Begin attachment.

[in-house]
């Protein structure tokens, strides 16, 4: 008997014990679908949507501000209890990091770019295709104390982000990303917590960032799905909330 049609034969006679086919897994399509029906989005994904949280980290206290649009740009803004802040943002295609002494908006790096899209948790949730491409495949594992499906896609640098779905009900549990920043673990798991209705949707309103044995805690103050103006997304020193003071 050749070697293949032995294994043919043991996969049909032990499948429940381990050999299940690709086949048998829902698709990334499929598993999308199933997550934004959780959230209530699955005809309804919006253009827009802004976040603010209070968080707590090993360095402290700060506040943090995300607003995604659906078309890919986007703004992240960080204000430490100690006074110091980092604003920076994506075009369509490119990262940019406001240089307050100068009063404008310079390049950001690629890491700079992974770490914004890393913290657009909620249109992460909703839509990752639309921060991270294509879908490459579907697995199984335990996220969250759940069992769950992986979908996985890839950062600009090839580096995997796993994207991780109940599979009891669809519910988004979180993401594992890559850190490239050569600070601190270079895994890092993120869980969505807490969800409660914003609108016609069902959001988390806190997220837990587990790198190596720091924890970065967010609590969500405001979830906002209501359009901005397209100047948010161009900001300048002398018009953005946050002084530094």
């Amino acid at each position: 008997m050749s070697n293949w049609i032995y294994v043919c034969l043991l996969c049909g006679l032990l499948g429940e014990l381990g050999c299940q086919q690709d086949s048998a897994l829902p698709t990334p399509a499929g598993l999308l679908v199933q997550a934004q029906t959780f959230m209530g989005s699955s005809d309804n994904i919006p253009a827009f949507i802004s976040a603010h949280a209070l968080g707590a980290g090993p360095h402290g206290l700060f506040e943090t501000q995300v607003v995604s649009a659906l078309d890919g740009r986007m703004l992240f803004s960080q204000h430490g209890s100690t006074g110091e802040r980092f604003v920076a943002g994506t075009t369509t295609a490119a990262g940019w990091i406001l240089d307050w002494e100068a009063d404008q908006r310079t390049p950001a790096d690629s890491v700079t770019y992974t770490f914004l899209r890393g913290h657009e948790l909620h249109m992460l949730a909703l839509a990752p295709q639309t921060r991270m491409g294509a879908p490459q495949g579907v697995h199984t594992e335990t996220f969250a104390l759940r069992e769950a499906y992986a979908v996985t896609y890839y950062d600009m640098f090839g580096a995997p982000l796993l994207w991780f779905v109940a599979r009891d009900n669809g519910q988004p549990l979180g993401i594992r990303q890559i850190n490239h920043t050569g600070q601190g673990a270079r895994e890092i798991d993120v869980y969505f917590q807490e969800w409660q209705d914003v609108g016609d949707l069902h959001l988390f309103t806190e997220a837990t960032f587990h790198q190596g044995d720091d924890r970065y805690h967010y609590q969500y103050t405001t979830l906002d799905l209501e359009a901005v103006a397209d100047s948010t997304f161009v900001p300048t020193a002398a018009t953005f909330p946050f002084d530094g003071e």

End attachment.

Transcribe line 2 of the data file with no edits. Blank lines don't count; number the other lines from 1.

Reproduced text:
């Protein structure tokens, strides 16, 4: 008997014990679908949507501000209890990091770019295709104390982000990303917590960032799905909330 049609034969006679086919897994399509029906989005994904949280980290206290649009740009803004802040943002295609002494908006790096899209948790949730491409495949594992499906896609640098779905009900549990920043673990798991209705949707309103044995805690103050103006997304020193003071 050749070697293949032995294994043919043991996969049909032990499948429940381990050999299940690709086949048998829902698709990334499929598993999308199933997550934004959780959230209530699955005809309804919006253009827009802004976040603010209070968080707590090993360095402290700060506040943090995300607003995604659906078309890919986007703004992240960080204000430490100690006074110091980092604003920076994506075009369509490119990262940019406001240089307050100068009063404008310079390049950001690629890491700079992974770490914004890393913290657009909620249109992460909703839509990752639309921060991270294509879908490459579907697995199984335990996220969250759940069992769950992986979908996985890839950062600009090839580096995997796993994207991780109940599979009891669809519910988004979180993401594992890559850190490239050569600070601190270079895994890092993120869980969505807490969800409660914003609108016609069902959001988390806190997220837990587990790198190596720091924890970065967010609590969500405001979830906002209501359009901005397209100047948010161009900001300048002398018009953005946050002084530094």